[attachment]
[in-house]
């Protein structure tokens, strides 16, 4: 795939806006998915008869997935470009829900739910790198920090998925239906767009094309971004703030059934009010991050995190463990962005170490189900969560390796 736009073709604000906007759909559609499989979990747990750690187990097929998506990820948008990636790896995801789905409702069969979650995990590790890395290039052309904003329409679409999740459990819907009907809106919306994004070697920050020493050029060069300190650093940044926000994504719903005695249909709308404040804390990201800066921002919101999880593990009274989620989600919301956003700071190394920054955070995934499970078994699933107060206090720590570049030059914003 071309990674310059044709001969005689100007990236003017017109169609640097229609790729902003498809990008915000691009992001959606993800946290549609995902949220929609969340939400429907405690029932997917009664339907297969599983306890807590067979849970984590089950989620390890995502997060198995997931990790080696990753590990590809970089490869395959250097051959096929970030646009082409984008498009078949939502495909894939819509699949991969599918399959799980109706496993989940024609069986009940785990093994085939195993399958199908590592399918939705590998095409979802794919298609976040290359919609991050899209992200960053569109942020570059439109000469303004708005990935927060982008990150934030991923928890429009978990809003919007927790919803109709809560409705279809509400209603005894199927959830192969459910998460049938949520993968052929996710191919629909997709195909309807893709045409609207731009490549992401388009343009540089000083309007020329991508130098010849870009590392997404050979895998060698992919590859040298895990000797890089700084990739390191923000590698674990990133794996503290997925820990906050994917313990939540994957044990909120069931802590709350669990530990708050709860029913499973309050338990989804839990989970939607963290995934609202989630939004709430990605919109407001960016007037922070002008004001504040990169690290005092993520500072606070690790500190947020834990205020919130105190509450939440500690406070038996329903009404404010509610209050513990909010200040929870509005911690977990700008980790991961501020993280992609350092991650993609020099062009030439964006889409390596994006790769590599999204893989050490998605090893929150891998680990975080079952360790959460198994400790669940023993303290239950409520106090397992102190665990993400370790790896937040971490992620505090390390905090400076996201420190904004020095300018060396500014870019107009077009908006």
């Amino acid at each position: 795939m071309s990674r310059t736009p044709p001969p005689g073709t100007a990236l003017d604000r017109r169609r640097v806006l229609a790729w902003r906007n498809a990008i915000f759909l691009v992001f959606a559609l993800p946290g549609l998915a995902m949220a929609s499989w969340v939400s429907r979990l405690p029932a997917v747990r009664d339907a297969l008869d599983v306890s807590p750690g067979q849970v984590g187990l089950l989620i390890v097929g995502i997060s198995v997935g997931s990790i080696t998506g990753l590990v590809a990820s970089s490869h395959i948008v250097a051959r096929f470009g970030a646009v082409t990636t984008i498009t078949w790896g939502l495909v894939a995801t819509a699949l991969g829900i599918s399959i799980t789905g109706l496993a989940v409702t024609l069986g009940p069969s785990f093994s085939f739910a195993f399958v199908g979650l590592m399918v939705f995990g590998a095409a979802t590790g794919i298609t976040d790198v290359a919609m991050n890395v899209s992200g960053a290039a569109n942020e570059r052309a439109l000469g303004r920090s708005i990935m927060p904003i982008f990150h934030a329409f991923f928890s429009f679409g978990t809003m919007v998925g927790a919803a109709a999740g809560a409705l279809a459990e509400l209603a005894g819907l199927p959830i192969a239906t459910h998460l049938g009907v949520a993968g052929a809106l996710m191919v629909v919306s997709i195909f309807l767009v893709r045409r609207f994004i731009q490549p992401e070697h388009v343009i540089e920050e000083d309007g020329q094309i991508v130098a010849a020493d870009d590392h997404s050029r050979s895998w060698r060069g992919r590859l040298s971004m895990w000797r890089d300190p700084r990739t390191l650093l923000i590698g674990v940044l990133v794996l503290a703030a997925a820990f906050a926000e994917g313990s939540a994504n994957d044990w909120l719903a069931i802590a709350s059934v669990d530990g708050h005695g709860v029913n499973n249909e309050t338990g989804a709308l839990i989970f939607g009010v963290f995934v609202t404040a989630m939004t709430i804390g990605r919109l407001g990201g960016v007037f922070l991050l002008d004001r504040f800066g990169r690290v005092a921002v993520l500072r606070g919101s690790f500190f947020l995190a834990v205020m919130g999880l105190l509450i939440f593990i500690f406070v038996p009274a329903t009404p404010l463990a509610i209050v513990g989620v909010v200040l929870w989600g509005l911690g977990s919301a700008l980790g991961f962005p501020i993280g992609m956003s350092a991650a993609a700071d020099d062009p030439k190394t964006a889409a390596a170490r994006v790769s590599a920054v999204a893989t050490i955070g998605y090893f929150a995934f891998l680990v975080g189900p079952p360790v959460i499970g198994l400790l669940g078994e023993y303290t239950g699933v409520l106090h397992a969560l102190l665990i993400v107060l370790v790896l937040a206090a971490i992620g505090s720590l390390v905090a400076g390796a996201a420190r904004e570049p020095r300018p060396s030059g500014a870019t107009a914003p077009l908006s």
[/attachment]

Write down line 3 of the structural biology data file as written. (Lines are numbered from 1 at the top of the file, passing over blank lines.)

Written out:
């Amino acid at each position: 795939m071309s990674r310059t736009p044709p001969p005689g073709t100007a990236l003017d604000r017109r169609r640097v806006l229609a790729w902003r906007n498809a990008i915000f759909l691009v992001f959606a559609l993800p946290g549609l998915a995902m949220a929609s499989w969340v939400s429907r979990l405690p029932a997917v747990r009664d339907a297969l008869d599983v306890s807590p750690g067979q849970v984590g187990l089950l989620i390890v097929g995502i997060s198995v997935g997931s990790i080696t998506g990753l590990v590809a990820s970089s490869h395959i948008v250097a051959r096929f470009g970030a646009v082409t990636t984008i498009t078949w790896g939502l495909v894939a995801t819509a699949l991969g829900i599918s399959i799980t789905g109706l496993a989940v409702t024609l069986g009940p069969s785990f093994s085939f739910a195993f399958v199908g979650l590592m399918v939705f995990g590998a095409a979802t590790g794919i298609t976040d790198v290359a919609m991050n890395v899209s992200g960053a290039a569109n942020e570059r052309a439109l000469g303004r920090s708005i990935m927060p904003i982008f990150h934030a329409f991923f928890s429009f679409g978990t809003m919007v998925g927790a919803a109709a999740g809560a409705l279809a459990e509400l209603a005894g819907l199927p959830i192969a239906t459910h998460l049938g009907v949520a993968g052929a809106l996710m191919v629909v919306s997709i195909f309807l767009v893709r045409r609207f994004i731009q490549p992401e070697h388009v343009i540089e920050e000083d309007g020329q094309i991508v130098a010849a020493d870009d590392h997404s050029r050979s895998w060698r060069g992919r590859l040298s971004m895990w000797r890089d300190p700084r990739t390191l650093l923000i590698g674990v940044l990133v794996l503290a703030a997925a820990f906050a926000e994917g313990s939540a994504n994957d044990w909120l719903a069931i802590a709350s059934v669990d530990g708050h005695g709860v029913n499973n249909e309050t338990g989804a709308l839990i989970f939607g009010v963290f995934v609202t404040a989630m939004t709430i804390g990605r919109l407001g990201g960016v007037f922070l991050l002008d004001r504040f800066g990169r690290v005092a921002v993520l500072r606070g919101s690790f500190f947020l995190a834990v205020m919130g999880l105190l509450i939440f593990i500690f406070v038996p009274a329903t009404p404010l463990a509610i209050v513990g989620v909010v200040l929870w989600g509005l911690g977990s919301a700008l980790g991961f962005p501020i993280g992609m956003s350092a991650a993609a700071d020099d062009p030439k190394t964006a889409a390596a170490r994006v790769s590599a920054v999204a893989t050490i955070g998605y090893f929150a995934f891998l680990v975080g189900p079952p360790v959460i499970g198994l400790l669940g078994e023993y303290t239950g699933v409520l106090h397992a969560l102190l665990i993400v107060l370790v790896l937040a206090a971490i992620g505090s720590l390390v905090a400076g390796a996201a420190r904004e570049p020095r300018p060396s030059g500014a870019t107009a914003p077009l908006s």